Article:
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Feb 27, 2018
DevNexus is a premier professional Java developers conference in the Southeast. I attended this conference three years in a row from 2013 to 2015 and didn’t attend for a couple of years. I went back again this year, thanks to a Women Who Code scholarship. DevNexus offers a multitude of tracks/topics guaranteed to please programmers of all stripes and I have always been impressed with their quality of speakers. This year, while the conference itself did not disappoint me, it was the “add-ons”, specially those focused on encouraging women in tech that won me over completely!
Day 1 started off with a Women in Technology breakfast sponsored by Oracle and moderated by the dynamic Heather VanCura (@heathervc), Java Community Process Chair [pictured 2nd from right]. An avid advocate for women in tech, she encouraged the women at the breakfast to take the next step and graduate from being a conference attendee to becoming a speaker. Some of the women who had prior experience with speaking at conferences, shared their stories and gave tips on how to get started. This was a very inspiring and valuable session.
[Pic 1: At the women in technology breakfast with Heather VanCura]
It was also a real pleasure to meet Dr. Diane Davis of NASA at the breakfast, who was the keynote speaker of the day! After outlining the complexity and computational challenges involved in working with deep space lunar orbits, she and her colleague showed how software designed using Java 8 and Java FX could unleash the power of rapid parallel search and filtration on huge datasets to generate 2D and 3D plots, giving the users a totally immersive experience.
[Pic2: Dr. Diane Davis delivering the keynote on Day 1]
My first technical session was in the ‘Serverless and Cloud’ track given by Karun Japhet (@javatarz). Using a boxing theme, he created a matchup of two popular architectures for event driven applications — the time-tested microservices model running on bare metal servers and/or VMs pitted against the newer Serverless model in the cloud. He articulated the pros and cons of each in the context of various cross-functional requirements. While each model has its appeal for a specific user/use case, the Serverless is on the rise and clearly the way of the future.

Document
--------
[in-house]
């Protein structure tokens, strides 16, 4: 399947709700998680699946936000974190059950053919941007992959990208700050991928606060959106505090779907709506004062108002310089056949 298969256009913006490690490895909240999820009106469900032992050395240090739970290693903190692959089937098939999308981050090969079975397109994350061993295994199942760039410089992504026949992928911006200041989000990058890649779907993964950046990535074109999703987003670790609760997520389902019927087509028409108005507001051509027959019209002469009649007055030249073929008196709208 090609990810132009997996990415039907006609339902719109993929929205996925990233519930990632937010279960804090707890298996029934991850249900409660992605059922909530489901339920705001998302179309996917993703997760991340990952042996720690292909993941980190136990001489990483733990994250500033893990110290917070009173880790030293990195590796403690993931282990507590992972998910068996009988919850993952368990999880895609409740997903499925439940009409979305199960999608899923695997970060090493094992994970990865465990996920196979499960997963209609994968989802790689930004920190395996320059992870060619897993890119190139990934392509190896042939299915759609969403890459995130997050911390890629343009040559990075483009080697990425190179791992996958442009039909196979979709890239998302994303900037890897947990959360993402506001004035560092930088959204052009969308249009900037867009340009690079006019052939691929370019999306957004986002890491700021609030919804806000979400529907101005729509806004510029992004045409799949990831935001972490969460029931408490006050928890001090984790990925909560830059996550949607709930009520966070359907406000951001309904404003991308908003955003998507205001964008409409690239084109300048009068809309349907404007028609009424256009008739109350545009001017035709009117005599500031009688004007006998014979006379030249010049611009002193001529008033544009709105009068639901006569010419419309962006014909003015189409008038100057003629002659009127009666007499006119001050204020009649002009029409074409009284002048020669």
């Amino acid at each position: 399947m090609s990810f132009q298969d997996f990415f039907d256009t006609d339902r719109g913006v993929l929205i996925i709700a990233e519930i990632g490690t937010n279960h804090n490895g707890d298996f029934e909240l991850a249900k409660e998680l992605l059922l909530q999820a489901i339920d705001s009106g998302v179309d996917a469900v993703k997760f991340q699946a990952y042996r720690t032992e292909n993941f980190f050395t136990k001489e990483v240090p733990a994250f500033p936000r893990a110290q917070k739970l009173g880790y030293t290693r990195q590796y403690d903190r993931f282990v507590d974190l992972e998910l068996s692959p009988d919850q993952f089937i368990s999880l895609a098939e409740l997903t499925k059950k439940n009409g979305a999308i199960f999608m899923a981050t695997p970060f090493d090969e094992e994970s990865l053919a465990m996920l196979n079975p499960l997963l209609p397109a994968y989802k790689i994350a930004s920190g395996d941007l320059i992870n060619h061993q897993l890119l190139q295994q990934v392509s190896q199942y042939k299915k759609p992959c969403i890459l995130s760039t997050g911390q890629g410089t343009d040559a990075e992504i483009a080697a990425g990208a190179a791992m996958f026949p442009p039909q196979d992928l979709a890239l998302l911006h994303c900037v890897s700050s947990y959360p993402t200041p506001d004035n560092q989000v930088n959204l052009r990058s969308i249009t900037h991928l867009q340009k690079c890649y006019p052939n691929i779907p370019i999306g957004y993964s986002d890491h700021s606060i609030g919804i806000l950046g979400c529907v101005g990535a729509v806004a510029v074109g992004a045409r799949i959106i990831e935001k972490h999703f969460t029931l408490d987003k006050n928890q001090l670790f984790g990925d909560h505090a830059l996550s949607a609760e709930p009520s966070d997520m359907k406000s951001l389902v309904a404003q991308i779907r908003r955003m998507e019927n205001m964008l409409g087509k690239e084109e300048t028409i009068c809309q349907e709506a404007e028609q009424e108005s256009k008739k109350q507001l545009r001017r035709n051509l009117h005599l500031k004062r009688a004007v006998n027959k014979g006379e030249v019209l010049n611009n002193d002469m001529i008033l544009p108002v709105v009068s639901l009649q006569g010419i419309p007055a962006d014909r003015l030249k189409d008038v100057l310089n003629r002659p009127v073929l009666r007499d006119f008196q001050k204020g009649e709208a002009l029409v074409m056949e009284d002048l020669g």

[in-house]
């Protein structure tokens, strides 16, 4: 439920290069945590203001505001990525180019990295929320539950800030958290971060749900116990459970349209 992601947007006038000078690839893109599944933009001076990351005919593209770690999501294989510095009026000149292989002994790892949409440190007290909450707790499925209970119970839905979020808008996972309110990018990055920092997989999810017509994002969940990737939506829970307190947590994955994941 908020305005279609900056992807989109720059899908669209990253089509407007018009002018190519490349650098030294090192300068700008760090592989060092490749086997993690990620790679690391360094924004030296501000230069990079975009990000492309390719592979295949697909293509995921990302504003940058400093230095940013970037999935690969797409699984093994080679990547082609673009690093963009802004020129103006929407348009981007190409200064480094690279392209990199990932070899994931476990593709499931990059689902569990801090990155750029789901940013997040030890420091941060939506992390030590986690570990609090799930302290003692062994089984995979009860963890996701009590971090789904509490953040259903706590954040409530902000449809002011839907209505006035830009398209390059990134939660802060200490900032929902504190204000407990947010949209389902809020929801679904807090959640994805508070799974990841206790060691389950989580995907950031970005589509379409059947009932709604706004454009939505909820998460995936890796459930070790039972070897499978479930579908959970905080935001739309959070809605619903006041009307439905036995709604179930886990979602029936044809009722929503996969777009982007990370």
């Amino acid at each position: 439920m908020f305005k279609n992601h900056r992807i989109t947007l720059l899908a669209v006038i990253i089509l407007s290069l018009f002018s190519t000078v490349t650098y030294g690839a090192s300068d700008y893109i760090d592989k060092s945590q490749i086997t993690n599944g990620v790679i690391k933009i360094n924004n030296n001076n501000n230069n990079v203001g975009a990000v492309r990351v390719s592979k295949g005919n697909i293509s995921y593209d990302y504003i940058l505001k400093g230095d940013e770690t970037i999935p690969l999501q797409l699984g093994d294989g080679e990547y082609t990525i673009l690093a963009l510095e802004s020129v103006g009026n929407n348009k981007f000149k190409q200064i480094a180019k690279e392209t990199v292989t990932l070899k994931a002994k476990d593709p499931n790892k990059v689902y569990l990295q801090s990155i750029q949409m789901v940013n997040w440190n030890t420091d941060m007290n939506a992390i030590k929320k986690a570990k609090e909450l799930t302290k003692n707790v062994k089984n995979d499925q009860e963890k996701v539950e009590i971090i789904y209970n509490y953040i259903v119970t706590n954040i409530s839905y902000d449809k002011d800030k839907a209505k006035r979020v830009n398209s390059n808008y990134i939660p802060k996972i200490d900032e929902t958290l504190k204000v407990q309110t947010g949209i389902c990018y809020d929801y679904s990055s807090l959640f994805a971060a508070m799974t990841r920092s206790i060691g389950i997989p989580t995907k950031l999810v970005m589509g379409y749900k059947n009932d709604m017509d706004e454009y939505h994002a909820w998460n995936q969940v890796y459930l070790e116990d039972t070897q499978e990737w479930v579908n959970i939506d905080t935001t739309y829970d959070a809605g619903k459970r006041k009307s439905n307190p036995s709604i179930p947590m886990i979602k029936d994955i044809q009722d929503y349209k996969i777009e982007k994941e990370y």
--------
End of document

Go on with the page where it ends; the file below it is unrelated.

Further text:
My interest in the Serverless and Cloud was piqued enough by this talk that I decided to stick with this track for the rest of the day. The next two sessions presented by Burr Sutter, DevNexus founder (@burrsutter) were a treat in many ways. He tossed in a healthy dose of humor into his fast-paced introduction to #Kubernetes and the plethora of things it gets you for free in the world of containerized applications, like service discovery and load balancing. In his other talk titled ‘Service Mesh and Sidecars’ I got a glimpse in to some of the capabilities of #Istio such as traffic shaping, network fault-injection, canary deployments and dark launches. It’s a brave new ‘still-in-alpha’ world and as Burr put it, not for the ‘faint at heart’.
During the day Heather conducted a panel session with Java experts touching on several topics of interest to developers such as career advancement, how to get involved with the open source community, and the evolution of Java. She also interviewed several women, discussing topics relevant to women in tech. In my session, we discussed an idea I had for a talk I could give at a future conference.
Kelsey Hightower of Google (@kelseyhightower) delivered an impressive keynote on the future of Cloud. Explaining that it is Containerization that unlocks the true potential of cloud computing, he demonstrated some of the hallmark features of Kubernetes and Istio. The highlight of the talk was him using Google assistant to give voice commands to the platform. Despite a few technical glitches he kept the audience engaged throughout with his casual style and humor.
[Pic 3: Kelsey Hightower delivering the keynote on Day 2]
The next two sessions I attended were centered around the Spring framework. Madhura Bhave gave a sneak peek into the new features coming to Spring Boot 2.0 to a packed room. Among them the reactive features of Spring, Kotlin support, Spring Boot Micrometer and a Functional API.
[Pic 4: Madhura Bhave of Pivotal talking about Spring Boot 2.0]
Rossen Stoyanchev’s talk on Spring Framework 5 focused on the architectural and performance differences between the two web stacks it offers — the Servlet stack and the Reactive stack. He explained that the servlet stack based on Spring MVC, with its single thread per request model, will require a lot more threads to achieve high concurrency when compared to the Reactive stack based on Spring Web Flux and non-blocking I/O calls. He illustrated the differences with a demo.
AMahdy Abdelaziz (@amahdy7) started his talk with why PWAs (Progressive Web Apps) are trending nowadays. He made a compelling argument that with their quick load times (even on slow networks), relevant push notifications, home screen icon and full-screen experience, they are more efficient and convenient than mobile apps and are here to stay. He also talked about several PWA starter kits which make building one easy. I can’t wait to try some of them out.
I really enjoyed my two days at DevNexus. A big shout-out to AJUG, the conference organizers. Besides the usual conference takeaways — the keynotes, the technical talks, trying out hands-on vendor labs and visiting their booths, the “add-on” I really loved was meeting and interacting with other #WWCodeAtl members at the conference. I learnt about the upcoming We Rise Tech conference organized by WWCodeAtl which showcases women at the forefront of Tech. I can’t wait to hear and cheer these amazing women!
[Pic 5: With some of the #WWCAtl group at the conference]